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Senator Eddie Lucio, Jr.: District 27
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Press Release
November 15, 2002
Contact: Doris Sanchez
(512) 463-0127
Proposals made at Senate Subcommittee on Border Affairs hearing in Austin over 1944 U.S.-Mexico Water Treaty

AUSTIN, TX - Recommendations ranging from continuing diplomatic tactics to exerting more force on Mexico over the water owed the United States under the 1944 U.S.-Mexico Water Treaty were expressed yesterday at the Senate Subcommittee on Border Affairs hearing chaired by state Sen. Eddie Lucio, Jr. (D-Brownsville).

"We heard excellent testimony that gave us options as we continue to pursue the best route for pressuring Mexico into repaying the 1.5 million acre-feet of water they owe our South Texas farmers," said Sen. Lucio. "However, I intend to continue exploring any legal avenues available to us."

Attorney General-elect Greg Abbott assured Sen. Lucio of his commitment to working with him to help solve the water repayment problem. "I will use any and all legal tools available to the office of Attorney General (AG) to help Texans get the water they deserve. To the extent we run into a wall with regard to being able to use those legal tools, I will use diplomatic efforts to obtain the water Texans deserve."

Representatives from Attorney General John Cornyn's office said that they see significant legal obstacles in trying to sue the United States government, because the Treaty is between two sovereign nations and does not give Texas or its citizens private rights. In other words, there is no provision for either Texas or South Texas growers to sue for compensation of crop losses or the repayment of the water debt. However, the Texas AG representatives indicated that they continue to look for other legal options but would not elaborate because they felt their efforts could be thwarted if their "opponents" (Mexico) became aware of their plans at this time.

Under the Treaty, the United States is entitled to a minimum annual average of 350,000 acre-feet of water from six Mexican tributaries to the Rio Grande. While delivery can be more or less than 350,000 acre-feet in any given year, they must average at least 350,000 acre-feet annually at the end of a five-year cycle. October 2 was the conclusion of the 1997-2002 five-year cycle.

United States Commissioner for the International Boundary and Water Commission (IBWC), Carlos M. Ramirez, said that if Mexico fails to meet the demands of the Water Treaty, the United States would exercise sanctions against Mexico, but he was not at liberty to reveal them. He did note that the State Department has "plans that will be put in motion shortly against Mexico."

Also testifying was Texas Agriculture Commissioner Susan Combs, who said that the current Treaty is too ambiguous, particularly as it relates to the term "extraordinary drought" under which Mexico is not required to pay back the water, and for which there is no definition. She reported that all lines of evidence, including records from the Mexican government lead to the conclusion that there has not been a "decade-long" drought (often cited in comments by Mexican officials) or an extraordinary drought. Another point Commissioner Combs made was that Chihuahua has built dams and accumulated huge reserves during the last 10 years, the period of time for which Mexico owes the United States water.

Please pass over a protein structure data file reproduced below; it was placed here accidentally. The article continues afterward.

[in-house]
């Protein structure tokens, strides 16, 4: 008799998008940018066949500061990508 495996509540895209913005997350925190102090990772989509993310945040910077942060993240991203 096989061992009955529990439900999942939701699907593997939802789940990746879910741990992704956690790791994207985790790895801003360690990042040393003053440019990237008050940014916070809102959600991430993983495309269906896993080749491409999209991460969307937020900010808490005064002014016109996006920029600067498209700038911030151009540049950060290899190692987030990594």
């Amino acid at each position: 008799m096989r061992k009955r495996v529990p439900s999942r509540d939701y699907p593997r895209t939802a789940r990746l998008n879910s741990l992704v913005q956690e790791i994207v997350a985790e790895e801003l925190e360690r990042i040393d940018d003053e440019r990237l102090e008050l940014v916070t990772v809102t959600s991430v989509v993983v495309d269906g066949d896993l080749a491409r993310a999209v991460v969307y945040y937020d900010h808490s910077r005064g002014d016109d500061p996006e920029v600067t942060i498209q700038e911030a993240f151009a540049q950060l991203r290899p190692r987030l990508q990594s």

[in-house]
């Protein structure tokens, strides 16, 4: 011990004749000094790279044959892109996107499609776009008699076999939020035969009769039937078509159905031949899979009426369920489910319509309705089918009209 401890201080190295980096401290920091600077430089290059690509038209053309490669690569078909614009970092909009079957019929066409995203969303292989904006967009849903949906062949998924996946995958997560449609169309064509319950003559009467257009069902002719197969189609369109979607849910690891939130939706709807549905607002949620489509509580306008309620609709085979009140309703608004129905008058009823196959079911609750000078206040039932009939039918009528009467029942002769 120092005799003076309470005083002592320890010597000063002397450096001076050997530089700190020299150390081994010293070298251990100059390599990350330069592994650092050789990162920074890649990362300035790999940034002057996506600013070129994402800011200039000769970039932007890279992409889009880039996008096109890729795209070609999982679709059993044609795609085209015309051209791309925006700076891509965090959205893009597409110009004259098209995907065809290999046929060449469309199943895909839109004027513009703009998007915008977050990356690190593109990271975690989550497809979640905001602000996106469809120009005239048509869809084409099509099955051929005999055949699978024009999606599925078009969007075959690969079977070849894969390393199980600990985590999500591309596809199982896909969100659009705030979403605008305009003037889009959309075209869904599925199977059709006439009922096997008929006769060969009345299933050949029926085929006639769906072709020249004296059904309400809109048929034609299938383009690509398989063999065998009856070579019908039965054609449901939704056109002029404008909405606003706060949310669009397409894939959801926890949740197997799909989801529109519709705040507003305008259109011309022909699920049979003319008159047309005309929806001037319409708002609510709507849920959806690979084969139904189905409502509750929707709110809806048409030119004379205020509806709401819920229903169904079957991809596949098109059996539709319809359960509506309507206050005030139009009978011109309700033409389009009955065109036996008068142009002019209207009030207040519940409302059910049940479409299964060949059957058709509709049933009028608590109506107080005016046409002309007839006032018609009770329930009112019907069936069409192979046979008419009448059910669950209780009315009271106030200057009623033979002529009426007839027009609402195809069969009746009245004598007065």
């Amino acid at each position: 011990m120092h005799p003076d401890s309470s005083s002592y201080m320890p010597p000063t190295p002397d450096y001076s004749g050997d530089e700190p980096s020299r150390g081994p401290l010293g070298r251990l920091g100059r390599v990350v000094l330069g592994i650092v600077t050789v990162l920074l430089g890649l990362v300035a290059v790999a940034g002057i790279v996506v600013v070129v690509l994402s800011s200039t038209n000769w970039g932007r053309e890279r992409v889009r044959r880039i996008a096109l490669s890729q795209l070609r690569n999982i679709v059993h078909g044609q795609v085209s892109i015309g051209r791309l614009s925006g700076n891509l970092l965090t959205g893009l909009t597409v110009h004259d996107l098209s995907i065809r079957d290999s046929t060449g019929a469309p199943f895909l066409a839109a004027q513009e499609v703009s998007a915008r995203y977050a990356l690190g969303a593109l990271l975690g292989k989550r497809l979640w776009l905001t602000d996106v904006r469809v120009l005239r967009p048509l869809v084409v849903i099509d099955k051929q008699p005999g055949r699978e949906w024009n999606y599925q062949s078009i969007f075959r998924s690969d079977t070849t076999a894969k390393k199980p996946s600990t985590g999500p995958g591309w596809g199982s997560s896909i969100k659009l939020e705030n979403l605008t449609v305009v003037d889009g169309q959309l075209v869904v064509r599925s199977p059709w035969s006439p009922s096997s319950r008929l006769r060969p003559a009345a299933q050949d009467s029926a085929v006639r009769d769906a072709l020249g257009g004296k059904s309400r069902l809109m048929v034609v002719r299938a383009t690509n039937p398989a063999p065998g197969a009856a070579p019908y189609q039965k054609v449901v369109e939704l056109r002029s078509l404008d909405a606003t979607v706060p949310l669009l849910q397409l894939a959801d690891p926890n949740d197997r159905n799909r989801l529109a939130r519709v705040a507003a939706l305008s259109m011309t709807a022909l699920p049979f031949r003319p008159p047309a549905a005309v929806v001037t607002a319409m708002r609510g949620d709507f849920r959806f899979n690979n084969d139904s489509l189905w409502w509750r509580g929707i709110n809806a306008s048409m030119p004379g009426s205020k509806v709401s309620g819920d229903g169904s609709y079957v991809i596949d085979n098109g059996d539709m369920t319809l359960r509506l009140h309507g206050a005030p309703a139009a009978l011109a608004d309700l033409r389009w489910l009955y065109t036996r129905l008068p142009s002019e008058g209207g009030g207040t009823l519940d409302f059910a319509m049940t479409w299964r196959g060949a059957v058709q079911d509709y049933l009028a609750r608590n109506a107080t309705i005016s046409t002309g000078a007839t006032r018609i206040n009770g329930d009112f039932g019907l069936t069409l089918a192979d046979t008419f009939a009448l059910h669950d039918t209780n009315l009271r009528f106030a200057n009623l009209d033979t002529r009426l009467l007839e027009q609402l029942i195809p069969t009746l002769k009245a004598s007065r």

Recommendations by Commissioner Combs included writing a new treaty with clear definitions; approaching negotiations by addressing the struggle between Mexico's national water policy and Chihuahua's state water policy; and determining the impact on Texas farmers from the large quantities of produce grown in the town of Delicias, Chihuahua and exported to the United States. The possibility of restraining or constraining water from the Colorado River that is given to Mexico was also on her agenda. After mentioning the Border Environment Infrastructure Fund (BEIF) $75 million given to Mexico for projects with positive impact on the U.S. side and the economic development dollars given to Mexico, Commissioner Combs suggested that the Texas administration ask Congress to address compensating South Texas farmers for their losses totaling 30,000 jobs and $1 billion in personal income, plus a decline of more than 100,000 acres of farmland.

Sen. Lucio then asked Commissioner Combs if Texas has any recourse in obtaining the water through NAFTA, and she responded that NAFTA has no provisions for agricultural trade sanctions.

At the end of the hearing, Sen. Lucio expressed satisfaction with the progress made. In his closing remarks, he said:

"I believe we have accomplished the goal of this hearing. We had representatives and public officials from all the major statewide offices give their commitment and support to solving our crisis. They have all agreed to use all avenues available to get Mexico to honor the 1944 Treaty.

Rest assured I will not let this issue be put on the back burner. If we cannot get this issue resolved before the upcoming 78th Legislative Session, I will lead groups to Washington and Mexico.

I will urge talks to continue until we reach a solution. We all must stand together for the people of South Texas-- the families, the farmers, the people whose lives and livelihoods depend on an adequate water supply, who depend on the resources of the Rio Grande River.

We must keep pressure on the U. S. State Department, our congressmen and senators to ensure that this issue, this crisis, is on the top of their agendas. They must heed our call to action and the voices of those in need."